A green monster to start the day….

…and probably a green beer to end, we shall see. Or preferably a pint of Ireland’s Smithwick’s (pronouced Smittick’s in Ireland); Guinness is a bit dark for me.

Not bad. :)

How will you be celebrating?


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Happy Saint David’s Day

No, I’m not making up holidays; today is Saint David’s Day. If this is news to you–you just got a bonus holiday. :)

Saint David is the patron saint of Wales and, for centuries, March 1st has been a day of celebration in Wales and beyond. To mark the occasion, people wear either a leek or a daffodil.

So why am I celebrating? (Besides the obvious: why not?)

See, even though Tom was born (and grew up) in London, both his parents are Welsh making him Welsh as well. Case in point: He supports Wales over England in rubgy and football. Enough said. When he was little, his mom pinned a leek onto his school uniform and a daffodil onto his sister’s in honor of Saint David’s Day. Adorable.

No, Tom and I are not doning the leek/daffodil look today. But I did bake a classic Welsh treat: bara brith.

Bara brith (meaning “speckled bread”) is a sweet quick bread traditionally made with raisins, currants, and sometimes candied fruit soaked in tea.

I used a Welsh cookbook his parents gave me (Welsh Teatime Recipes) as a basis for this recipe. It was actually quite easy to veganize (the only non-vegan ingredient was an egg); the hard part was trying to convert ounces and pints into cups! I was flummoxed and at times broke the cardinal rule of baking: I guesstimated. I also swapped out the self-rising wholemeal flour for whole wheat pastry flour (adding baking soda and powder), the “mixed spice” for pumpkin pie spice, and the brown sugar for agave nectar (in part because the brown sugar in my cupboard was hard as a rock).

The good news is it turned out well.

Bara Brith

  • 10 0z. mixed dried fruit (I used TJ’s Golden Berry Blend plus more raisins)
  • 1 1/4 cup hot tea (I used Twinings–proper tea, according to Tom–but any English black tea would work)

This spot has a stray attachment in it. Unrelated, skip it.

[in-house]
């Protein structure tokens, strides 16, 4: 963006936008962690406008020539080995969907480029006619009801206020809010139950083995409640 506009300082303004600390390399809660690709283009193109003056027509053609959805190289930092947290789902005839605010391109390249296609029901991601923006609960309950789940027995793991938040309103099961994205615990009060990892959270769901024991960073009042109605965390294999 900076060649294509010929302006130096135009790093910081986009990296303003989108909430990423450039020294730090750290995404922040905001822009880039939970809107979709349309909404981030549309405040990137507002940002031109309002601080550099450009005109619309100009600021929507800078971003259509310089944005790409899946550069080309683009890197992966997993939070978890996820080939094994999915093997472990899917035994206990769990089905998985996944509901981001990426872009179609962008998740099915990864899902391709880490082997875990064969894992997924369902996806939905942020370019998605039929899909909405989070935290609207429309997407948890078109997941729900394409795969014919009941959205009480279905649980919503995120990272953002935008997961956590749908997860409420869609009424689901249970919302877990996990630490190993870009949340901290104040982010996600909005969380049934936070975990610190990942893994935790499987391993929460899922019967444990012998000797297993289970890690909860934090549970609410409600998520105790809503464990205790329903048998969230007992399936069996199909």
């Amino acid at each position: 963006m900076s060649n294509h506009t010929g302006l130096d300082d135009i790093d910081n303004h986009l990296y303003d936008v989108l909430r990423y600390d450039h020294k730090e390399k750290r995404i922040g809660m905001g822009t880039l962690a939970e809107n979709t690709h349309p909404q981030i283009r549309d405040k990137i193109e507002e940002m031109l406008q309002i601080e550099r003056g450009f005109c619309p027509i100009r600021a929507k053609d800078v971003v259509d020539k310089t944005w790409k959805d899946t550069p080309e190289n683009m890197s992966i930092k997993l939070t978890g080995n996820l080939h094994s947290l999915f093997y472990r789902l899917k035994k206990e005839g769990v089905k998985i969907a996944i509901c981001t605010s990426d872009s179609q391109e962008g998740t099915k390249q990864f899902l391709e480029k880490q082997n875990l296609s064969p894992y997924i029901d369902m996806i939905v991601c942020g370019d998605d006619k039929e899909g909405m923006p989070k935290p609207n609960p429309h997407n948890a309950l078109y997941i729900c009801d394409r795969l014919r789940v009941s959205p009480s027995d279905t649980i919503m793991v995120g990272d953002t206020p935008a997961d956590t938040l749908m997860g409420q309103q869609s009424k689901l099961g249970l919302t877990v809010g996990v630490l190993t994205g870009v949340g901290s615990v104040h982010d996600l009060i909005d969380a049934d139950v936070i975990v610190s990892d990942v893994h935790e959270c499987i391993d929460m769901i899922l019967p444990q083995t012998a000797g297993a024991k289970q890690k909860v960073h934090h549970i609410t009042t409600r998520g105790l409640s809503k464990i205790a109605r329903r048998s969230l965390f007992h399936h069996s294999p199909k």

• 1/3 cup agave nectar
  • 2 tsp chia seeds mixed with 2 Tbs water
  • 2 1/2 cups whole wheat pastry flour
  • 1 1/2 tsp baking powder
  • 1 1/2 tsp baking soda
  • 1/2 tsp salt
  • 1 tsp pumpkin pie spice (or mixed spice, if you can get your hands on it)
  • Grated zest of one whole lemon


1. Soak your dried fruit in the brewed tea overnight, covered.

2. Preheat your oven to 350 degrees. Lightly oil a loaf pan.

3. Strain the fruit, reserving the liquid.

4. Mix chia seeds in water and let sit until they begin to gel up.

4. Whisk flour, baking soda and powder, salt, pumpkin pie spice, and lemon zest in a bowl. Add in dried fruit, agave, and chia seed mixture. Stir in the reserved liquid a bit at a time. Mix until well combined.

5. Add mixture to loaf pan and bake for 45-55 minutes. Your kitchen will smell Ah.Maz.Ing.

6. Let cool and then slice and consume.

This bread is scrumptious!

Now, to be completely honest, I can’t tell you if this tastes like true bara brith as I’ve never had it before. What I can say is that it is great. The tea flavor is apparent (in a good way) and the dried fruit makes it so juicy. The lemon zest adds a nice contrast to the pumpkin pie spice and the sweetness of the fruit.

And it passed the taste test of a certain Welshman. :)

I will be enjoying this later today, warmed and spread with a bit of Earth Butter. Served with tea, of course.

In honor of Saint David’s Day, I will leave you with a look at Wales. I was lucky enough to go to Cardiff over the holidays this year to visit some of Tom’s family. It’s a lovely city–and happens to have a castle from the 11th century in the city center, no big deal. (Sadly, I didn’t get a decent photograph of the castle.) It was also, fittingly, drizzling on our visit, hence the gray tones of this picture. But believe me, it is a beautiful place. :)

As Saint David’s Day is normally in the shadow of its very fun Irish cousin Saint Patrick’s Day, let’s give it some love this year, no?